Experimental and Biphasic FEM Determinations of the Material Properties and Hydraulic Permeability of the Meniscus in Tension

[+] Author and Article Information
Michelle A. LeRoux

Department of Biomedical Engineering, Duke University, Durham, NC

Lori A. Setton

Department of Biomedical Engineering, Duke University, Durham, NCe-mail: setton@duke.edu

J Biomech Eng 124(3), 315-321 (May 21, 2002) (7 pages) doi:10.1115/1.1468868 History: Received August 28, 2001; Revised January 09, 2002; Online May 21, 2002
Copyright © 2002 by ASME
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Schematic of meniscal sample orientations for tensile testing to determine the transversely isotropic elastic properties and permeability coefficients. The permeability coefficient governing flow in the direction of the collagen fibers, k1, was determined from radial samples in the r-z plane, while the permeability coefficient in the transverse direction, k2, was determined from both r-θ radial samples and circumferential samples. The correspondence between the r,θ,z coordinates and the material coordinates is r=2,θ=3, and z=1.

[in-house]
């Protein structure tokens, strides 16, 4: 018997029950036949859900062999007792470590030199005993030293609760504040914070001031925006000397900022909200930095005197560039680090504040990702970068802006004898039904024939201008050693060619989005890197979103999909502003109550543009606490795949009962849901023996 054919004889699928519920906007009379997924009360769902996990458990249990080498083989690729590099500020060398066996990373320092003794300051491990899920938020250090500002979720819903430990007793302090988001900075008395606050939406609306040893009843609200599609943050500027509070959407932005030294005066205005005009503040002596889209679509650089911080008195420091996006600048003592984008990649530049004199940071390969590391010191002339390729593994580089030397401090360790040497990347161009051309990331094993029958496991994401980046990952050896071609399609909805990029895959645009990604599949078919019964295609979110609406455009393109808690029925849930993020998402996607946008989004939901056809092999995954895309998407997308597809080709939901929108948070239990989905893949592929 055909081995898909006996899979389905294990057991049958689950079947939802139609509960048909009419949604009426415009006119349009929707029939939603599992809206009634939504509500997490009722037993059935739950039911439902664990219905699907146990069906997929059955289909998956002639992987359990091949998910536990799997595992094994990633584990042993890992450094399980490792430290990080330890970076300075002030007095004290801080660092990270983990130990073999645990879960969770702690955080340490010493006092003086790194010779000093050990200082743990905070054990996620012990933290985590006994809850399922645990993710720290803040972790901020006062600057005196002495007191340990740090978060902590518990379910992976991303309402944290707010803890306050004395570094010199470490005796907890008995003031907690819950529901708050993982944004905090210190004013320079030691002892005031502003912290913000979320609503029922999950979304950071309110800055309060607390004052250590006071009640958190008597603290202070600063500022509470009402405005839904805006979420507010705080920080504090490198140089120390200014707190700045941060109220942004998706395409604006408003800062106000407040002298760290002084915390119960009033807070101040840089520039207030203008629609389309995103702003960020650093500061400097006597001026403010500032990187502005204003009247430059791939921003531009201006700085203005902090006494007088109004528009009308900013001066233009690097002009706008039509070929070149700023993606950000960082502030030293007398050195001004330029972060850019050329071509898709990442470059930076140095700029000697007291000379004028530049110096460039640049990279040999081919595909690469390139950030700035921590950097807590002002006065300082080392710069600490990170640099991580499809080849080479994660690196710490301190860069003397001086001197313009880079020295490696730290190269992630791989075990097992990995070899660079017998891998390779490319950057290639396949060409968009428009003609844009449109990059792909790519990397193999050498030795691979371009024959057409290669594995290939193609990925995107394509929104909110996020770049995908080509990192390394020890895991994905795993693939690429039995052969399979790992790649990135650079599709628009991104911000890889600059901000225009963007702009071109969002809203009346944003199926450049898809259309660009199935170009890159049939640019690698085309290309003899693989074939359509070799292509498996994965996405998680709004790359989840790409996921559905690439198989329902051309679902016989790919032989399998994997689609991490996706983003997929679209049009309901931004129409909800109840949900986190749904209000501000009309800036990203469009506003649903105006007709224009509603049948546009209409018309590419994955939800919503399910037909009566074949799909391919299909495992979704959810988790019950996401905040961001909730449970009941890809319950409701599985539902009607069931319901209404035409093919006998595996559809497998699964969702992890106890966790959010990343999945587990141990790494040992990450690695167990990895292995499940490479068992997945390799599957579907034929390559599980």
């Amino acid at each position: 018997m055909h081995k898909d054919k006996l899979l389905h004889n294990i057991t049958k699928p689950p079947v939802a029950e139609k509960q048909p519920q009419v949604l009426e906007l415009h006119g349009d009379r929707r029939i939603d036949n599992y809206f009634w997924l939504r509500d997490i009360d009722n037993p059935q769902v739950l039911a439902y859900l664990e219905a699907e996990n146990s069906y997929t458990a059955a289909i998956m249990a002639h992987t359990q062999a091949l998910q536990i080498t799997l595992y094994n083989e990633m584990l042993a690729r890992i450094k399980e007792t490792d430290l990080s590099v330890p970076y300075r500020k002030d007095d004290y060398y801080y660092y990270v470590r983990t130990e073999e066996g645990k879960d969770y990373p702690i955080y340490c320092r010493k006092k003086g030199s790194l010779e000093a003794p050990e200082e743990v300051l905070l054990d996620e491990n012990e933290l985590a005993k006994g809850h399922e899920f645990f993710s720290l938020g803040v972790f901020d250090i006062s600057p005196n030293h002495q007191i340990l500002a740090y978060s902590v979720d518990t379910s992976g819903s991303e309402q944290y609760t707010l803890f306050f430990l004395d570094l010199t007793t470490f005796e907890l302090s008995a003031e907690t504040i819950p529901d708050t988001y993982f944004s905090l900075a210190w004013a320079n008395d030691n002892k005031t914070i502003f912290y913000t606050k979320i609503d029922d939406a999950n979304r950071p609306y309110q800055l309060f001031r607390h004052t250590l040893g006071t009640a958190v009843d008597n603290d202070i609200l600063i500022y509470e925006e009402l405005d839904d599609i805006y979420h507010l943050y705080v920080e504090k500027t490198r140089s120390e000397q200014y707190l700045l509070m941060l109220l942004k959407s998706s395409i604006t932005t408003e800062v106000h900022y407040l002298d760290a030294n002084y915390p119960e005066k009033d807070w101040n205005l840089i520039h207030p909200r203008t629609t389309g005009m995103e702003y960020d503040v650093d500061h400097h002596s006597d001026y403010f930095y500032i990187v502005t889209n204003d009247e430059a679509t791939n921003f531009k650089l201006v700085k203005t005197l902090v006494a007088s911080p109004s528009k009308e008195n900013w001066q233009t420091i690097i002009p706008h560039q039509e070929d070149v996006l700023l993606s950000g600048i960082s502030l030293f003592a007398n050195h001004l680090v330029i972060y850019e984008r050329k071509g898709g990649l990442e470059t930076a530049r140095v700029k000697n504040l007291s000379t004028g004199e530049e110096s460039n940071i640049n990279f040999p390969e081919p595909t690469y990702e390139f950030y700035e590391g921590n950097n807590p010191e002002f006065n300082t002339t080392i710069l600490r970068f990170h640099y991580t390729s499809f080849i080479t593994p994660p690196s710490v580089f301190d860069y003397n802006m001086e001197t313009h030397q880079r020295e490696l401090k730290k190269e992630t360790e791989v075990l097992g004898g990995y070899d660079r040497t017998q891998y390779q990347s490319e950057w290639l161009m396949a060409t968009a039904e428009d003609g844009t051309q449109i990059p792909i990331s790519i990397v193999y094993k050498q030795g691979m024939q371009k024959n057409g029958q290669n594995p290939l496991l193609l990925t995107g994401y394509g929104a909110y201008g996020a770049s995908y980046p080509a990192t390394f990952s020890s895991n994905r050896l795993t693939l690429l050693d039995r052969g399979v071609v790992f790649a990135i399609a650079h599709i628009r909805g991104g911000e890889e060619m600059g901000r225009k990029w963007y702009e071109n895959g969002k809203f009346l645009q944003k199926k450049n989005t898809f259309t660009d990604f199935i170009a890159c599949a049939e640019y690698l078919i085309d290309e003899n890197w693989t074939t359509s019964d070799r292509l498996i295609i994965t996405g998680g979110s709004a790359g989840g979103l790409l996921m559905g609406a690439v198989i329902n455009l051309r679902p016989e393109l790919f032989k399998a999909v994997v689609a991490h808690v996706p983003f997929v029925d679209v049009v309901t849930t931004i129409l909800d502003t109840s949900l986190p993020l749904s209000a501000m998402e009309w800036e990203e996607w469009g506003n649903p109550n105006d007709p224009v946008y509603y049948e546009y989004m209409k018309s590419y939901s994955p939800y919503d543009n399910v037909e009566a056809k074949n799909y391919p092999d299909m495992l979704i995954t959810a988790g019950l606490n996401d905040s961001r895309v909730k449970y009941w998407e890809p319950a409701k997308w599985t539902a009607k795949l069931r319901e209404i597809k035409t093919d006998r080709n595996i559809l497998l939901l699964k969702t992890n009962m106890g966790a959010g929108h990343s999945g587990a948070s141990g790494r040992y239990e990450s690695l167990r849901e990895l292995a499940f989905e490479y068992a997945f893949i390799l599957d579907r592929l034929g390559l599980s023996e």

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Transversely isotropic material properties of the meniscus determined from tensile testing. (left) Young’s moduli determined for the meniscus from equilibrium stress-strain data. Values shown for E2 are the average result from the two orientations of radial samples, r-z plane and r-θ, as no differences were detected with orientation (p>0.05, ANOVA)  *  indicates significantly different from E1,p<0.05, ANOVA. (right) Poisson’s ratios computed from equilibrium strain data obtained using optical image analysis.  *  indicates significantly different from ν12,p<0.05, ANOVA.
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Representative fits of the biphasic, transversely isotropic FEM to the tensile stress-relaxation behavior of meniscal samples at ε=0.02–0.08 (a)–(d)
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Permeability coefficients for three orientations of meniscal samples at 4 levels of applied tensile strain. The constant, linear permeability coefficients were determined at each level of applied strain from biphasic FEM optimization. The permeability coefficient, k1, was determined from r-z radial samples and k2 was determined from circumferential and r-θ radial samples as noted. The intrinsic permeability, k0, from an exponential model fit (k=k0e) of the permeability at the 4 strain increments is also included.
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Typical prediction for tensile stress-relaxation of a circumferential sample from biphasic, transversely isotropic FEM. The predicted response at ε=0.06 was obtained from the average of the permeability coefficients at ε=0.02, 0.04, and 0.08.




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